The did he or did he not graduate from Ahmadu Bello University Zaria story swirling around Senator Dino Melaye of Kogi West has caused much hilarity among many Nigerians. After one website claimed that Melaye had not graduated with a degree in Geography as he claimed, a Senate committee summoned the Vice Chancellor who insisted that the senator had graduated in 2000. But the story has refused to be killed off as counter-claims have been made that Melaye’s name was not on the graduating list for that year.
Melaye also posted a video taunting his “enemies” as the issue kicked up a storm on social media.
He is apparently singing that suffering will be the lot of those who are not on his level, but have the nerve to step up to him.
As an ABU alumnus, my opinion on the issue has been sought on several forums. Melaye was after my time at university, but this story brought back memories of another loud, brash and empty vessel that passed through the same hallowed institution with question marks over his alleged graduation.
We called him “Papa Ray” and his story was the stuff of legend. Back in the day, admission into ABU was usually via what they would call “Sixth Form” in the UK or “High School” in 1960s and 1970s Nigeria. It was the School of Basic Studies (SBS) where you were prepared for the Interim Joint Matriculation Board (IJMB) exam. This was like an A Level equivalent.
Papa Ray arrived at Zaria with the rest of us, managed to secure a room at Ribadu Hall like every other male SBS student, but without the administrative formality of actually securing admission into SBS. He attended classes with us and instead registered for the GCE A Level exams unlike the rest of us who would take the IJMB. The curriculum was similar. Three passes at GCE A Level should have been enough to secure him admission to study for a degree, but he failed. However, he was not a guy that was deterred by niceties such as admission requirements.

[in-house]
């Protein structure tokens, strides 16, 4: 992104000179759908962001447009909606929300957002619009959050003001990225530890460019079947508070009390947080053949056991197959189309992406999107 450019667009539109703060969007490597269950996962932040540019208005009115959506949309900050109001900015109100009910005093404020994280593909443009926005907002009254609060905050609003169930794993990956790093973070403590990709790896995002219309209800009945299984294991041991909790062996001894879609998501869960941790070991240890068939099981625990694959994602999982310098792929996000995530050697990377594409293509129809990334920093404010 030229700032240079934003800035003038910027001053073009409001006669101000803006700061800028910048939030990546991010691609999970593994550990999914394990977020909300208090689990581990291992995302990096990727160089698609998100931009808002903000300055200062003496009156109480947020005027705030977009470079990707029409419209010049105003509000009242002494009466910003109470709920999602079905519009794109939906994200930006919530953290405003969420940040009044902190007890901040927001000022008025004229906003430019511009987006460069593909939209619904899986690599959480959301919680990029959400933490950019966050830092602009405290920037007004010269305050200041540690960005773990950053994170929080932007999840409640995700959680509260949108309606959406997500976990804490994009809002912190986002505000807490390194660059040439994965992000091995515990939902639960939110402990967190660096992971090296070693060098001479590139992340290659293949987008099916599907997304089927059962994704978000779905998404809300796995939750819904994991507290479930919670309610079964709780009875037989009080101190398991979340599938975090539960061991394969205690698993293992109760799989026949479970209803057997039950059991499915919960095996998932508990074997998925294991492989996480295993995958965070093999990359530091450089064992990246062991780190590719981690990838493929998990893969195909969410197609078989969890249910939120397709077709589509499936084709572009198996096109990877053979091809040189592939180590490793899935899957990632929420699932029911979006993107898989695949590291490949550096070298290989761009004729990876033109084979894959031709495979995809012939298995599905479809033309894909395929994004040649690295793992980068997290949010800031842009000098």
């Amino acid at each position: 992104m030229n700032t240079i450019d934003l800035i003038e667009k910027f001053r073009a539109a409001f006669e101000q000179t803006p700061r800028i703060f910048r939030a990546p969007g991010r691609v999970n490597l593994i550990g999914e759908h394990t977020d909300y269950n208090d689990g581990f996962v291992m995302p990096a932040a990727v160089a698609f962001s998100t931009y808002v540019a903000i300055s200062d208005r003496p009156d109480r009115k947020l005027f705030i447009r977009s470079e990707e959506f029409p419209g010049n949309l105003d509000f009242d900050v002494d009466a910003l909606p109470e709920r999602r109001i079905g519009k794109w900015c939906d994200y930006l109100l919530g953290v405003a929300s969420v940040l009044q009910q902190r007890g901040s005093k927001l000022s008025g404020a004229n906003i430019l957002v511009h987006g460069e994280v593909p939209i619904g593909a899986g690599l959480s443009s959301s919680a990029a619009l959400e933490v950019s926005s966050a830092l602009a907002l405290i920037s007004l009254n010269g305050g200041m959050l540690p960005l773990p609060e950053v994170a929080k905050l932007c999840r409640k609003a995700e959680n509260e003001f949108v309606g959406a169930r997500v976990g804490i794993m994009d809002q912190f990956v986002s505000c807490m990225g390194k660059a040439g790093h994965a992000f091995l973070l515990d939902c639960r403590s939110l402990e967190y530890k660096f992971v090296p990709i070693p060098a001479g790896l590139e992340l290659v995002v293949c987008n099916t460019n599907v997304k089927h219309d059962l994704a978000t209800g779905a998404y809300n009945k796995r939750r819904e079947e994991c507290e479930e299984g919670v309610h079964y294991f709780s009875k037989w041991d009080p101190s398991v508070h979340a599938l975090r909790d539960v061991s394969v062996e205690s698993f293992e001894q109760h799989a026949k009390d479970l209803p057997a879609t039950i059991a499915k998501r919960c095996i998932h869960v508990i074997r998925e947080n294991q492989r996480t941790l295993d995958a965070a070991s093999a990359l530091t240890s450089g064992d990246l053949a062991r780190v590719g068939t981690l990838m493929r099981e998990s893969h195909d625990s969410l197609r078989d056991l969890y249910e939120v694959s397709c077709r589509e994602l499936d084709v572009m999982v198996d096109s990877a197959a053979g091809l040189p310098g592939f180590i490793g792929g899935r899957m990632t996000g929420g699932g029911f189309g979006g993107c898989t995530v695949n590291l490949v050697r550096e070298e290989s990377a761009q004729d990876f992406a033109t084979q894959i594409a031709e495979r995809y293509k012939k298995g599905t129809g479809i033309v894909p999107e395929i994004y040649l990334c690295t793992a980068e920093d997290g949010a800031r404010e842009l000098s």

He tried to be admitted for a degree programme and after five lists of admitted students were published with his name not on any, he wangled to get himself registered at the Political Science department, despite no record of him at the university’s admissions office. He then took six courses in his first year. You needed to pass all six to proceed to the next year. Failing one to three courses meant you re-took the exam in September during the “long vacation” – aka “September Conference”. Failing four courses meant you had to repeat the year. Papa Ray failed all six and was kicked out of the department even though he shouldn’t have been there in the first place!
But he proceeded to the second year regardless. He continued along this path until his final year. Those of us that knew him and his situation suspect his loud mouth got him in trouble. As he sat for one of the papers in his final year exam, security guards came in and dragged him out of the hall. Most people thought he would never be seen again. But they underestimated Papa Ray.
I saw him again hanging around the corridors of Suleiman Hall just before I had graduated and left. Next time I saw him was at NYSC Orientation Camp in Awgu, then in Anambra State. I was like, “this guy is amazing”. You needed your degree certificate to get on the NYSC programme and here was a guy that shouldn’t have even been a student at the camp!
After orientation I never heard or saw him again. When civilian rule returned in 1999, I kept thinking that it wouldn’t surprise me if Papa Ray became a top politrickster – he had all the necessary tools and “qualifications”! The word is that he ended up in the Nigerian Customs Service. Customs officers would give politricksters a run for their money in the crookedness stakes. Papa Ray would be a perfect fit.